Straight out of the mighty Western Conference a new contender has emerged. Led by an offensively dynamic point guard, one of the league’s best bigs, and an improving defense, a dark horse has appeared that has been turning heads.
The Portland Trail Blazers have provided a shock to the NBA world early this year. Entering the season, College Sports Town believed that they’d be good, but not this good. They currently own a 23-5 record, tied for the best in the league with the Oklahoma City Thunder and the Indiana Pacers. They also possess an equally impressive 12-3 record at the electrified Rose Garden. The Blazers have not looked this good since probably 2008, when Portland was home to a squad powered by sophomore forward LaMarcus Aldridge, All-Star guard Brandon Roy, and the incomparable center Joel Przybilla. That outfit went 54-28 but lost in the first round of the Western Conference playoffs.
Unlike that team, this Trail Blazers group seems built to last. The only remaining pieces from the 2008 squad are Aldridge, who has been an All-Star the past two years and deserves to be one this year as well, and Nicolas Batum, who has grown better each year since his arrival into the league. The leader of this Trail Blazers team, however, is young point guard Damian Lillard.
A second-year player from Weber State, Lillard exploded into the league last year with a scintillating NBA Rookie of the Year campaign. The fantastic season set the stage for an even bigger sophomore year, and Lillard has been absolute dynamite directing the Blazers’ potent offensive attack. At one point earlier this month he knocked in game-winners in back-to-back games (the latter being this absurd bomb against Cleveland). Lillard’s numbers are gaudy–he’s scoring 22 points per game, dishing out 6 dimes a night, and knocking in a cool 43% of his treys (and he sure hucks them) . He’s been especially hot of late, scoring almost 30 per game over the Blazers’ last five contests.
LaMarcus Aldridge has been posting some fairly tremendous stat lines as well. The skilled near-seven footer from Texas is averaging 23 points and 11 rebounds per night–MVP level numbers. He’s been a night-in, night-out show for Portland.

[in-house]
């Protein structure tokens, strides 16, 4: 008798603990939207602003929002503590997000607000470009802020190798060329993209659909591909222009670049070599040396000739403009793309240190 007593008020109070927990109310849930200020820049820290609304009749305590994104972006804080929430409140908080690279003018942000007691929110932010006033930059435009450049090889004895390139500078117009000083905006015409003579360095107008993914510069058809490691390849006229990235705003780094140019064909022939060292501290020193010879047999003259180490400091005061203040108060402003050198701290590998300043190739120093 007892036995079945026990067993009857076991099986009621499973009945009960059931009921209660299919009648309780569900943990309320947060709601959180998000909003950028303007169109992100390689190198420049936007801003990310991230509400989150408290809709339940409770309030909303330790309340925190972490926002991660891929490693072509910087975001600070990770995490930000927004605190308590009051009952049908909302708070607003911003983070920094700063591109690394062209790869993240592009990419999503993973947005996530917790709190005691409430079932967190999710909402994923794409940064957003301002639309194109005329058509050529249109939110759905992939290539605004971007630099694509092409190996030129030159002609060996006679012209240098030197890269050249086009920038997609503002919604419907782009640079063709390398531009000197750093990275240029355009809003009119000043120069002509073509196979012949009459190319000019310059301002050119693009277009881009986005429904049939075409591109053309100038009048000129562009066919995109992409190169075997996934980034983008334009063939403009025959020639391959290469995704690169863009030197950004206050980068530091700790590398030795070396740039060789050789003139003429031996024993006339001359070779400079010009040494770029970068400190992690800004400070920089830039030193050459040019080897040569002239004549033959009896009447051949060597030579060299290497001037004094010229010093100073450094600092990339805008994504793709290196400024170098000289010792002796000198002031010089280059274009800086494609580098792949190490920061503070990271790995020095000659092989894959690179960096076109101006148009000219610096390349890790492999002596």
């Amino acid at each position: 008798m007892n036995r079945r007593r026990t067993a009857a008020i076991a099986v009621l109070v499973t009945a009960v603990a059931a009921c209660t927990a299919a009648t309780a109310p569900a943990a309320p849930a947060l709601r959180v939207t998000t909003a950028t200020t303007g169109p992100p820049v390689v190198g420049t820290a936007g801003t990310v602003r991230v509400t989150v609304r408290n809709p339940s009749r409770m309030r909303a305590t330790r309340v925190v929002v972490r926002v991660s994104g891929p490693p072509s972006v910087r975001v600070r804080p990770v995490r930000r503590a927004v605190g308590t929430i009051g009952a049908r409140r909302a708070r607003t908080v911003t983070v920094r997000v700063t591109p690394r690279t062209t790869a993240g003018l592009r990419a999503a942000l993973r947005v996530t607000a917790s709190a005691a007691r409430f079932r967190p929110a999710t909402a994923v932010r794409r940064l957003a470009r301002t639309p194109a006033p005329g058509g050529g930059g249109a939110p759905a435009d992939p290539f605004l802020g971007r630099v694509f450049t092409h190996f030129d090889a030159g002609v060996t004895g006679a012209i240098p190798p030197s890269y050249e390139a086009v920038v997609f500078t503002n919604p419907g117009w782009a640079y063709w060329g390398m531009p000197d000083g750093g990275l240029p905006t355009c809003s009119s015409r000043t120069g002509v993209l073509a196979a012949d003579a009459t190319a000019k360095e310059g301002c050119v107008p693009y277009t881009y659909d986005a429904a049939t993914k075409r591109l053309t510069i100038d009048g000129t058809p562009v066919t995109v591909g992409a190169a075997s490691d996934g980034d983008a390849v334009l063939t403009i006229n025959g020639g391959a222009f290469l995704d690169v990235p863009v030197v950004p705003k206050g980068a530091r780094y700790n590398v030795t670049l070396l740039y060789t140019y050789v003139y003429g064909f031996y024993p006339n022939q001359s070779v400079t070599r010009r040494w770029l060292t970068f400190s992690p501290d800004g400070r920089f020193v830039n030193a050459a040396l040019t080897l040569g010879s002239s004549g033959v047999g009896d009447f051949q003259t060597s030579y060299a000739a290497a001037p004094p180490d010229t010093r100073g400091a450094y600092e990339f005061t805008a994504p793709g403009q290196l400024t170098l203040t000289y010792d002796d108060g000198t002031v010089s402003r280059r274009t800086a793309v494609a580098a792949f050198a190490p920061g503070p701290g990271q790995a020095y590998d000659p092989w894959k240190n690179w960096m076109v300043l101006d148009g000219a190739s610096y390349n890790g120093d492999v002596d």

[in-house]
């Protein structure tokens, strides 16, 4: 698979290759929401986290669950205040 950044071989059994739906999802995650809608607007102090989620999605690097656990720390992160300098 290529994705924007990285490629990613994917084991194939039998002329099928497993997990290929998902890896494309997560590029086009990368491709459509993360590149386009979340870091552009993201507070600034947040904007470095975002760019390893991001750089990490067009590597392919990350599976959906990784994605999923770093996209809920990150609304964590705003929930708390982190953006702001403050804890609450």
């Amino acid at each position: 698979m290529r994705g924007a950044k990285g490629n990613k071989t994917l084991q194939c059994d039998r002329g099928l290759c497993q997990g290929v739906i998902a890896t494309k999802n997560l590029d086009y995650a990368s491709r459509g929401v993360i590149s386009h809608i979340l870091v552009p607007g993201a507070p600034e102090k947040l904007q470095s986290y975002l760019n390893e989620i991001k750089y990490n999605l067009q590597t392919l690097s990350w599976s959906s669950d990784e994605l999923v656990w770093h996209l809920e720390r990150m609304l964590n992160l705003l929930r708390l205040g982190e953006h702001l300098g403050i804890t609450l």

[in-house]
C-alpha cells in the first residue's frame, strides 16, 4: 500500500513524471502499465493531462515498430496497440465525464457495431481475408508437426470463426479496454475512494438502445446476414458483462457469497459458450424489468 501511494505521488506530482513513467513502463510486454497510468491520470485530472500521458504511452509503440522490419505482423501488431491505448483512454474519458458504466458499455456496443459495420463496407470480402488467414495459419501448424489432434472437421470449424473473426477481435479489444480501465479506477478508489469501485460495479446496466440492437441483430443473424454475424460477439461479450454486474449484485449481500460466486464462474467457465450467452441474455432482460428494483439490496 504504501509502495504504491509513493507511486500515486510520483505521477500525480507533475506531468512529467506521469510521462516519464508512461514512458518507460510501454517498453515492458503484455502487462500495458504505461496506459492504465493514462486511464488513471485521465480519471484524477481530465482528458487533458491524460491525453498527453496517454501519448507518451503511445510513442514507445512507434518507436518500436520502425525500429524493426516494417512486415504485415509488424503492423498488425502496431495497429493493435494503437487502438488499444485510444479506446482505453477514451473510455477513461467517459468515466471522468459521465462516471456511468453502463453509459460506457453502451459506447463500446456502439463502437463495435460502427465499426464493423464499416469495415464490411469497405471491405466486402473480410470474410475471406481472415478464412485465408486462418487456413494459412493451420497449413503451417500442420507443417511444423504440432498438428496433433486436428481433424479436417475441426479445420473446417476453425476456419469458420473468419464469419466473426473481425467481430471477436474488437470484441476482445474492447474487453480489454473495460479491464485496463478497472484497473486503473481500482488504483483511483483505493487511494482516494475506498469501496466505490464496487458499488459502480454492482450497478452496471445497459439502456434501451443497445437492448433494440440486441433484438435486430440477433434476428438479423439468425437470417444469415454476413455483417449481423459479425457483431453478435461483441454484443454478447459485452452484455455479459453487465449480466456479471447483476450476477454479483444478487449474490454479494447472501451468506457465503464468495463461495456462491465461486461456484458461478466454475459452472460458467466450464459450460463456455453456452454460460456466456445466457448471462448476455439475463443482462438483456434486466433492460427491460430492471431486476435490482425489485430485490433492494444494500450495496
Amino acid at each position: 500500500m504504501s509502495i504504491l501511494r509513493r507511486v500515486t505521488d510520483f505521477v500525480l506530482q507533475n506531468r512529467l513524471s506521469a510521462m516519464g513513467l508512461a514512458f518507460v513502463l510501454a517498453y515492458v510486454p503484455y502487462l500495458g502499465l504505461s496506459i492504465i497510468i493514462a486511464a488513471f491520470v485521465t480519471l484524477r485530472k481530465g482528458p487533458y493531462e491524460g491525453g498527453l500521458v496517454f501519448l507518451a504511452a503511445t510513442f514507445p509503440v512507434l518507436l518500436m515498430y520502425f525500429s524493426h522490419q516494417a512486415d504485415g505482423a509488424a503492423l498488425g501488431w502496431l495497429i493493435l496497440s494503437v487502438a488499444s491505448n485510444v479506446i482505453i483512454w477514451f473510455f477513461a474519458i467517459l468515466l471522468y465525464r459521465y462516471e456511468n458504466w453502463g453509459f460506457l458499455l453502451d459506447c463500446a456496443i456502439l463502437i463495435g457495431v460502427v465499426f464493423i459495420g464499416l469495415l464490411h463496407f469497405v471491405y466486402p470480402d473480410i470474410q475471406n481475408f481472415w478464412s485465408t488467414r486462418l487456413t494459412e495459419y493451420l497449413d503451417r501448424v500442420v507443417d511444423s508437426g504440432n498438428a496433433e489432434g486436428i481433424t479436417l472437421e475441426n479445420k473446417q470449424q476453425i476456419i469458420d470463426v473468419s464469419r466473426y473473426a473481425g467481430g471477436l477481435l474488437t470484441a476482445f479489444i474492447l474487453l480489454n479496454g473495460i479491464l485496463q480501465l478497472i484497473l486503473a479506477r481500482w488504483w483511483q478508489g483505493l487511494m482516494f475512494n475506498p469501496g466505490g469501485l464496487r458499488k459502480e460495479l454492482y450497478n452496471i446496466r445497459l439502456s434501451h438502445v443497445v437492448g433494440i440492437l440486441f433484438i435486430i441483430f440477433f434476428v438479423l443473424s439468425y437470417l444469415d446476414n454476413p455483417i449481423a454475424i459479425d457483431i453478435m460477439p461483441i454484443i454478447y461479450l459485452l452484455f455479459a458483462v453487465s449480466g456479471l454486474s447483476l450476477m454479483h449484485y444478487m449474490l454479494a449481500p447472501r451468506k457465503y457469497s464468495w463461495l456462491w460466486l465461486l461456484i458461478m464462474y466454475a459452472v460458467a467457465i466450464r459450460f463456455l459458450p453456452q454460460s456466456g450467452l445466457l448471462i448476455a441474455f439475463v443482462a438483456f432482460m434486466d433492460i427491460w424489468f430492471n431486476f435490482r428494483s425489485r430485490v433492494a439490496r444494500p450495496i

Lillard, Aldridge, and Batum have all been stellar offensively this year, and Wes Matthews has been scoring an efficient 16 points a night on nearly 50% shooting (and 44% three point shooting) but a large part of Portland’s emergence comes down to their defense. Yes, they’re the best offensive team in the land, scoring over 108 points per game. And yes, they give up their fair share of points. But the Blazers have been a better defensive team than they were last year. After taking his fair share of lumps on the defensive end last season, Lillard now looks like a component (and at times even good) defensive player. With his athleticism and length, Batum continues to be one of the best defensive wings in the league. And Robin Lopez, a key off-season acquisition, has been a godsend for Portland on defense and on the boards. With his help, the Trail Blazers have found ways to get big, clutch stops. While they’re still not the Chicago Bulls on the defensive end, they’re not the Kings either.
The Trail Blazers should not be taken likely. Coach Terry Stotts commands a team that can beat you both with their backcourt and their frontcourt. They’ve arrived. And with young guns like Lillard and Batum leading the way, and talented injured rookie C.J. McCollum waiting in the wings, the Blazers should maintain their success for quite some time.